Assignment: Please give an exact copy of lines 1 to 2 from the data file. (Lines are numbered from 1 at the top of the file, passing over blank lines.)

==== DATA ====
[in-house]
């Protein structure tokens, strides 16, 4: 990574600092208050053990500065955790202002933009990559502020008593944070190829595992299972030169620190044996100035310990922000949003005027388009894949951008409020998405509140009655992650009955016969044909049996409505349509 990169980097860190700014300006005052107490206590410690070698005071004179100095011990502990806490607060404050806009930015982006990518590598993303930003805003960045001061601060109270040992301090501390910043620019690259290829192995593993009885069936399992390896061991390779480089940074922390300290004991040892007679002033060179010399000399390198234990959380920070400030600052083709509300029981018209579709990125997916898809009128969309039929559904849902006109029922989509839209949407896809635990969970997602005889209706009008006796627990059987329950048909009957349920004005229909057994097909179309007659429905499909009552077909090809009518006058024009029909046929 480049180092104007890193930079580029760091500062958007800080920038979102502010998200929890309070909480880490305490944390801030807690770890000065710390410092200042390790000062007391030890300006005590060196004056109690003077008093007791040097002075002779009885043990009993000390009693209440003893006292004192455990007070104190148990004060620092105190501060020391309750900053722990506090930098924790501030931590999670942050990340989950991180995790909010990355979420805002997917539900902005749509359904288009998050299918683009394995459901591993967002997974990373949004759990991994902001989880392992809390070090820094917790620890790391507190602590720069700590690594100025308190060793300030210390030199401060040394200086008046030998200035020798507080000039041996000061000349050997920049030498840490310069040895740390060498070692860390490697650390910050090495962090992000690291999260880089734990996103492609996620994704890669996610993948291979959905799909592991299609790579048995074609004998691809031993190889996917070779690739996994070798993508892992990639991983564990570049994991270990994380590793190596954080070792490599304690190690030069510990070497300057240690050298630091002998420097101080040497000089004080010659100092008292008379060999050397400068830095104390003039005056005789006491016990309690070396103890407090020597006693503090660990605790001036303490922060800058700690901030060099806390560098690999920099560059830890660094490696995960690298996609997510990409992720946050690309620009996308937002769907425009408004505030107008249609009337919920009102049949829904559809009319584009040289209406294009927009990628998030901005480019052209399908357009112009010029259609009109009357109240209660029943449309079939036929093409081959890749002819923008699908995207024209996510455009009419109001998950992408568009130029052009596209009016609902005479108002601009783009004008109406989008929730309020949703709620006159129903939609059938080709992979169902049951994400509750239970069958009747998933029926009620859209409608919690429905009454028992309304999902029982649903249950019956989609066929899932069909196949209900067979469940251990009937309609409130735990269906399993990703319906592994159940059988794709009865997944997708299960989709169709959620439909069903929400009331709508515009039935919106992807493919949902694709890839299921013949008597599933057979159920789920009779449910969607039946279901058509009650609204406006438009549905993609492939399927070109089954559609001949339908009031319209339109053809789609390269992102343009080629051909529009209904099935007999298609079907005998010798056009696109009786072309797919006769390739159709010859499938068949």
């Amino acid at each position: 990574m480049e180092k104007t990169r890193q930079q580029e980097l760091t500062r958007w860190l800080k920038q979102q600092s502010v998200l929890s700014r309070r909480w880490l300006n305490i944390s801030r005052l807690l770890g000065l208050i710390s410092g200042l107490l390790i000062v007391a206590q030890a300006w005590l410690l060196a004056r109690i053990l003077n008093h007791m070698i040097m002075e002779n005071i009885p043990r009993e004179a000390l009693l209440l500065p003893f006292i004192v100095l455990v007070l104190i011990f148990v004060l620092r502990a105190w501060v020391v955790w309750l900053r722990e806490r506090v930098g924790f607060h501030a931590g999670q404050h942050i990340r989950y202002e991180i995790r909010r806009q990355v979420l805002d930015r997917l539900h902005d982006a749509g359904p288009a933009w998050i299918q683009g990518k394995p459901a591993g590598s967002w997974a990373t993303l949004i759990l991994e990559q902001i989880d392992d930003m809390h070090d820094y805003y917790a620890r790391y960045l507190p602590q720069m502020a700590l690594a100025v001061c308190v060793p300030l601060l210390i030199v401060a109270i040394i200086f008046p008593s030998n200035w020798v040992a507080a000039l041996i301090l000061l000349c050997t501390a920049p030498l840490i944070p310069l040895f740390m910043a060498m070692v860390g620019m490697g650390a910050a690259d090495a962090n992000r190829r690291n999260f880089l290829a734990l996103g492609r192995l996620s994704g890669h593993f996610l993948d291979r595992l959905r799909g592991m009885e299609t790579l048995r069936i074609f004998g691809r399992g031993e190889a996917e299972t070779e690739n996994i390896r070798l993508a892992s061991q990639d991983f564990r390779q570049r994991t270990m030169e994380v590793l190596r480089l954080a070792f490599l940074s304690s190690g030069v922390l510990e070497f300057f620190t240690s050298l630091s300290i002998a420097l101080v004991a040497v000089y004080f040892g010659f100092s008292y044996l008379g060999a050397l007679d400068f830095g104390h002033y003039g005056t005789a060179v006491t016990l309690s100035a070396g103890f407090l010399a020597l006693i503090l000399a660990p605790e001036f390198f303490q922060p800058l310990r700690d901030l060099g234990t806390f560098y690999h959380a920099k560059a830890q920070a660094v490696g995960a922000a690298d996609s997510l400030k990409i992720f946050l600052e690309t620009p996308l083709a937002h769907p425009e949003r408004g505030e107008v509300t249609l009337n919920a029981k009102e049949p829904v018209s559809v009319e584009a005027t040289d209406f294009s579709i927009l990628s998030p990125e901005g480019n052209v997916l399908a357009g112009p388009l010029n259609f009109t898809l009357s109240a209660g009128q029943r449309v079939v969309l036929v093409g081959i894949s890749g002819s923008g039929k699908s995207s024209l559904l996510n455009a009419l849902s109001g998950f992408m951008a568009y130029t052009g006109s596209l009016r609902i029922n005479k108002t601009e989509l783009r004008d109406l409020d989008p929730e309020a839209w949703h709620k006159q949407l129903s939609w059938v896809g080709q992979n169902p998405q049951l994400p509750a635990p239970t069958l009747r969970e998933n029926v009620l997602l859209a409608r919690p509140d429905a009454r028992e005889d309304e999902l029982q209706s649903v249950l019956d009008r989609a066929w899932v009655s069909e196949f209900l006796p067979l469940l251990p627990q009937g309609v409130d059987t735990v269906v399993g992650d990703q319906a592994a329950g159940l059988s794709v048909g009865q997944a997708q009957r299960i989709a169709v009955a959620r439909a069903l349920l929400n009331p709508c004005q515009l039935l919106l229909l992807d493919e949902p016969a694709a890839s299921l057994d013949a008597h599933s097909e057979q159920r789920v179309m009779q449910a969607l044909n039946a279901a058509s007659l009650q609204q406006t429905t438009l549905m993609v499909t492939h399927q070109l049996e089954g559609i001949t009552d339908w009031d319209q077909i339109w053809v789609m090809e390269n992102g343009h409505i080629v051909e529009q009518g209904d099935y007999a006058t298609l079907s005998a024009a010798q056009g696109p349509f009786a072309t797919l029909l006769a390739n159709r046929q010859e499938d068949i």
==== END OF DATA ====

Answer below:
[in-house]
């Protein structure tokens, strides 16, 4: 990574600092208050053990500065955790202002933009990559502020008593944070190829595992299972030169620190044996100035310990922000949003005027388009894949951008409020998405509140009655992650009955016969044909049996409505349509 990169980097860190700014300006005052107490206590410690070698005071004179100095011990502990806490607060404050806009930015982006990518590598993303930003805003960045001061601060109270040992301090501390910043620019690259290829192995593993009885069936399992390896061991390779480089940074922390300290004991040892007679002033060179010399000399390198234990959380920070400030600052083709509300029981018209579709990125997916898809009128969309039929559904849902006109029922989509839209949407896809635990969970997602005889209706009008006796627990059987329950048909009957349920004005229909057994097909179309007659429905499909009552077909090809009518006058024009029909046929 480049180092104007890193930079580029760091500062958007800080920038979102502010998200929890309070909480880490305490944390801030807690770890000065710390410092200042390790000062007391030890300006005590060196004056109690003077008093007791040097002075002779009885043990009993000390009693209440003893006292004192455990007070104190148990004060620092105190501060020391309750900053722990506090930098924790501030931590999670942050990340989950991180995790909010990355979420805002997917539900902005749509359904288009998050299918683009394995459901591993967002997974990373949004759990991994902001989880392992809390070090820094917790620890790391507190602590720069700590690594100025308190060793300030210390030199401060040394200086008046030998200035020798507080000039041996000061000349050997920049030498840490310069040895740390060498070692860390490697650390910050090495962090992000690291999260880089734990996103492609996620994704890669996610993948291979959905799909592991299609790579048995074609004998691809031993190889996917070779690739996994070798993508892992990639991983564990570049994991270990994380590793190596954080070792490599304690190690030069510990070497300057240690050298630091002998420097101080040497000089004080010659100092008292008379060999050397400068830095104390003039005056005789006491016990309690070396103890407090020597006693503090660990605790001036303490922060800058700690901030060099806390560098690999920099560059830890660094490696995960690298996609997510990409992720946050690309620009996308937002769907425009408004505030107008249609009337919920009102049949829904559809009319584009040289209406294009927009990628998030901005480019052209399908357009112009010029259609009109009357109240209660029943449309079939036929093409081959890749002819923008699908995207024209996510455009009419109001998950992408568009130029052009596209009016609902005479108002601009783009004008109406989008929730309020949703709620006159129903939609059938080709992979169902049951994400509750239970069958009747998933029926009620859209409608919690429905009454028992309304999902029982649903249950019956989609066929899932069909196949209900067979469940251990009937309609409130735990269906399993990703319906592994159940059988794709009865997944997708299960989709169709959620439909069903929400009331709508515009039935919106992807493919949902694709890839299921013949008597599933057979159920789920009779449910969607039946279901058509009650609204406006438009549905993609492939399927070109089954559609001949339908009031319209339109053809789609390269992102343009080629051909529009209904099935007999298609079907005998010798056009696109009786072309797919006769390739159709010859499938068949």